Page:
Second Chapter of The Lord of the Rings a Towering Success
Is it too early to say The Lord of the Rings is the best cinematic fantasy trilogy of all time, even with the series’ third installment The Return of the King still a year a way? Based on this second chapter, The Two Towers, it most certainly is not. I cannot imagine, with all three films shot at once, that the climax to this story will be any less of a stunning success than both this film and The Fellowship of the Ring proved to be.
Part two literally hits the ground running. There is no exposition, no quick recap of last year’s Oscar-winning epic, and this sequel is all the better because of this. Even so The Two Towers is fabulously entertaining, if only for its massive scope and suitably epic vision alone. This gigantic undertaking is never anything less than stunning for practically every second of its almost three-hour running time, surpassing the considerably large expectations of an over-eager audience at nearly every opportunity.
The fellowship has been fractured beyond repair. The ringbearer Frodo Baggins (Elijah Wood) and his loyal friend Sam Gamgee (Sean Astin) are making their way into the treacherous lands of Mordor alone, Meanwhile, their hobbit companions Merry (Dominic Monaghan) and Pippin (Billy Boyd) are being held captive by a murderous band of Uruk-hai making their way to the traitorous wizard Saruman (Christopher Lee). But they will not be left to die. Human Aragorn (Viggo Mortensen), elf Legolas (Orlando Bloom) and dwarf Gimli (John Rhys-Davies) are fast on the horde’s trail, and no matter what it takes they will save their two hobbit friends.
This chase comes to a sudden end with the arrival of an old friend. Thought dead in the caverns of Moria fighting the vicious Balrog, the wizard Gandalf (Ian McKellen) is brought back to join the fight. Joining the three warriors, he lets them know Merry and Pippin have been safely let out of danger and into the arms of the ancient tree creatures known as the Ents, instructing Aragorn, Legolas and Gimli to stop worrying about the two hobbits and that they must change direction and make for the kingdom of Rohan immediately.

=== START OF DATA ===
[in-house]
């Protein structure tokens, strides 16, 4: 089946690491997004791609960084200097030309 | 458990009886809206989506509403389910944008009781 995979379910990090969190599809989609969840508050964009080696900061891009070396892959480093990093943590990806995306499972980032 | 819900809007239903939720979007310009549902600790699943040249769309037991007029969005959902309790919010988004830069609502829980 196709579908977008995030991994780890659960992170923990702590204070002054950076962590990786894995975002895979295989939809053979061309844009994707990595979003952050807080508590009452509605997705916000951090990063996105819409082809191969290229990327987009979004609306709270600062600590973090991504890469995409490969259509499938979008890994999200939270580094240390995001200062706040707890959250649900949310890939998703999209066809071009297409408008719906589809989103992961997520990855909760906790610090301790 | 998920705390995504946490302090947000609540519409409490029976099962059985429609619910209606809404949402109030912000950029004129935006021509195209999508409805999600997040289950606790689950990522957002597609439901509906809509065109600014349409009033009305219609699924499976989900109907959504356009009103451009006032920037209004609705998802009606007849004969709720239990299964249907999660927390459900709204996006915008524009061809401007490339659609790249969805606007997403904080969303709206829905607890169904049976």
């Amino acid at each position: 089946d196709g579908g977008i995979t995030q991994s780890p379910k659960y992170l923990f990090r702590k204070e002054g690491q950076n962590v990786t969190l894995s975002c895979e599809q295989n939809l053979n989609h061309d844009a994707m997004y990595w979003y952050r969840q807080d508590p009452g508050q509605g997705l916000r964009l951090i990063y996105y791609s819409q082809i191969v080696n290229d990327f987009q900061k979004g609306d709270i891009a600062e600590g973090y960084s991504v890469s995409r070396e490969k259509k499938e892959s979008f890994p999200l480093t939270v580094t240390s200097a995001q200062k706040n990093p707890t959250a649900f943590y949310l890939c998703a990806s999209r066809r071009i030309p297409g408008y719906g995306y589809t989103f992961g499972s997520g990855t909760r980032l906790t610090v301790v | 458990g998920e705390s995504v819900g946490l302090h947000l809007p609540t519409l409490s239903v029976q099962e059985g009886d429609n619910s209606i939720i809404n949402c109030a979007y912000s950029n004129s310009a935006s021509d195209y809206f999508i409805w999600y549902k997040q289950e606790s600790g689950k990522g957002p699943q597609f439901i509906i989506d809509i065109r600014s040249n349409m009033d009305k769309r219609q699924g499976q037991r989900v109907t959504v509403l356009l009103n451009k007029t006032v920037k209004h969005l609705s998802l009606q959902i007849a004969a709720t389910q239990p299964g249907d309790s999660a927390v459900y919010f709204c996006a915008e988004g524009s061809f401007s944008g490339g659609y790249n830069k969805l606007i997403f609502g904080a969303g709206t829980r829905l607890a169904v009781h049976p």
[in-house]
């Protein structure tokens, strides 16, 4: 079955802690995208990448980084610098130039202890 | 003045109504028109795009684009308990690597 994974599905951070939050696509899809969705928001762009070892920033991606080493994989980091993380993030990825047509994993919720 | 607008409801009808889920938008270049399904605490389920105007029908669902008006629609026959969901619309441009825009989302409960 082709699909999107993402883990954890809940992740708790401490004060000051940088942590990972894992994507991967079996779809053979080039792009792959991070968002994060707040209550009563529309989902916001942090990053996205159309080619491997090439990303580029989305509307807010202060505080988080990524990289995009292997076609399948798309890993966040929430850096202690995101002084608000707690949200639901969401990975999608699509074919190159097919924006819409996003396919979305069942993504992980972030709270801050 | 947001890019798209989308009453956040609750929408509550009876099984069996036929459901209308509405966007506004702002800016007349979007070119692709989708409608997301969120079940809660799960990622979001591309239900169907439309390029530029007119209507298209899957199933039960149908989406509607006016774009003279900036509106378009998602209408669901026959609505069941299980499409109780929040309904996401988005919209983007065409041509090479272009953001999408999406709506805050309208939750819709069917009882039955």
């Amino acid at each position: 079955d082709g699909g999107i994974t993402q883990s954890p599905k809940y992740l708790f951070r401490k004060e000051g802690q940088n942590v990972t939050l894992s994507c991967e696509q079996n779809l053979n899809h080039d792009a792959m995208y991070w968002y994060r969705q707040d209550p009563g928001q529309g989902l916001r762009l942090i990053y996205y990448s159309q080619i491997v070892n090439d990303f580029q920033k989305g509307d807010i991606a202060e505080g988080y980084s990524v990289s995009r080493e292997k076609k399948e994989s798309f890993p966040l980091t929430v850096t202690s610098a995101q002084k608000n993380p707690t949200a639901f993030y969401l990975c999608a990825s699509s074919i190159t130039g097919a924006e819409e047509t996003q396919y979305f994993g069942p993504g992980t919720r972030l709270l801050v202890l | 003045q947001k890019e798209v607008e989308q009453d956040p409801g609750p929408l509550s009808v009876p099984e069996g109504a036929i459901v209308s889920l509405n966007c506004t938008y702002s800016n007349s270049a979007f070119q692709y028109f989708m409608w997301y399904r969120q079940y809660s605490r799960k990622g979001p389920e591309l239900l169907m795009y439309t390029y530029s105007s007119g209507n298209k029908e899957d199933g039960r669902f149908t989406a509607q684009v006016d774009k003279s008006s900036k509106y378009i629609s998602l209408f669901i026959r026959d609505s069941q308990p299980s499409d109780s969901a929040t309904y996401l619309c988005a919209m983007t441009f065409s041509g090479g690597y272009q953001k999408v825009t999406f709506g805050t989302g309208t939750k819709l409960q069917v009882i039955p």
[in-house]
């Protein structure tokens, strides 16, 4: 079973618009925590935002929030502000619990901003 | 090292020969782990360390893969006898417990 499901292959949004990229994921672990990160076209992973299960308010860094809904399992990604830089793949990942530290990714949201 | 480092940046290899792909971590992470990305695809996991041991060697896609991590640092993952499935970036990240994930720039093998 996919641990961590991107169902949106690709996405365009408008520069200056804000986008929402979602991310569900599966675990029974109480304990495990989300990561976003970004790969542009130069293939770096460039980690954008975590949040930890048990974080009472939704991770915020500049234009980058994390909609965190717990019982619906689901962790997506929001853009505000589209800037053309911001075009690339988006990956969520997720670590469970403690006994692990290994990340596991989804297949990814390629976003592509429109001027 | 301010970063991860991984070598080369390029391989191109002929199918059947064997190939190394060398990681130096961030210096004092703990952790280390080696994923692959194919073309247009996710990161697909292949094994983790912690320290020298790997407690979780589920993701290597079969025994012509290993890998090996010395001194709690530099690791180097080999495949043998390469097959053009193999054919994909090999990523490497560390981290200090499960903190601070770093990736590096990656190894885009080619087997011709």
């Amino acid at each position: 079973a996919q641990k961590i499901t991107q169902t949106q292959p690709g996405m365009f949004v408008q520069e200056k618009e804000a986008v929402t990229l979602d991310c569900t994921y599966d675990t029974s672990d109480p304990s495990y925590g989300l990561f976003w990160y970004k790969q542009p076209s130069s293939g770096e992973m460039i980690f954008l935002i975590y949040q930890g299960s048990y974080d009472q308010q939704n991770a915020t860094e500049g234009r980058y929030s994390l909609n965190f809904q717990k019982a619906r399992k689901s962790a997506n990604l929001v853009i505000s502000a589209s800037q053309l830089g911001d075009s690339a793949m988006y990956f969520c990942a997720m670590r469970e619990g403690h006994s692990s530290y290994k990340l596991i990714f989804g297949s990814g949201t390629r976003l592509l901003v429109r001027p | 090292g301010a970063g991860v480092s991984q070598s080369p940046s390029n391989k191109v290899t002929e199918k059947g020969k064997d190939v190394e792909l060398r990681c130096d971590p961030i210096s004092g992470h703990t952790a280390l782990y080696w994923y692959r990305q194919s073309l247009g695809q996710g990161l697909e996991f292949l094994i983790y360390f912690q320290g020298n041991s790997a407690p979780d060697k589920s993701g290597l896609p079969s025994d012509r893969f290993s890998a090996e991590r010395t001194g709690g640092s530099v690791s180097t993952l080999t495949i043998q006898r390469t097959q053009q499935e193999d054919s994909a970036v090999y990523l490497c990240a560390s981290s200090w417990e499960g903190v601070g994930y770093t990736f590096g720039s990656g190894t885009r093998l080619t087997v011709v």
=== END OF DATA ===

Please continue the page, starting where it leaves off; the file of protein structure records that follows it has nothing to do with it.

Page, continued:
As for Frodo and Sam, enter into a dangerous alliance with the devilish Gollum (Andy Serkis). Hoping to find some shred of his former self still intact, the ringbearer spares the wicked creature’s life in return for leading them into the heart of Mordor. At first Frodo’s trust seems to pay dividends as the ravaged soul of the beast, brutalized to virtual erasure under the influence of the One Ring for so many decades, begins to awake from its exceedingly long slumber, the former hobbit making a valiant attempt to beat down the psychotic influences of Gollum and let his former self known as Sméagol regain control. But the influence of the One Ring is not so easily overcome, and Sam isn’t so certain their new guide isn’t just biding his time as he plots both his and Frodo’s demise.
That is a lot of balls in the air to try and juggle successfully, and with handfuls of new characters added to the mix director Peter Jackson and his team of craftsman unsurprisingly have their work cut out for them. Yet it is all handled splendidly. Introduction of the new characters is handled quickly and with eloquence. What more, even with the sequel’s breakneck pace each person is given room to develop into a fully-formed multidimensional human being.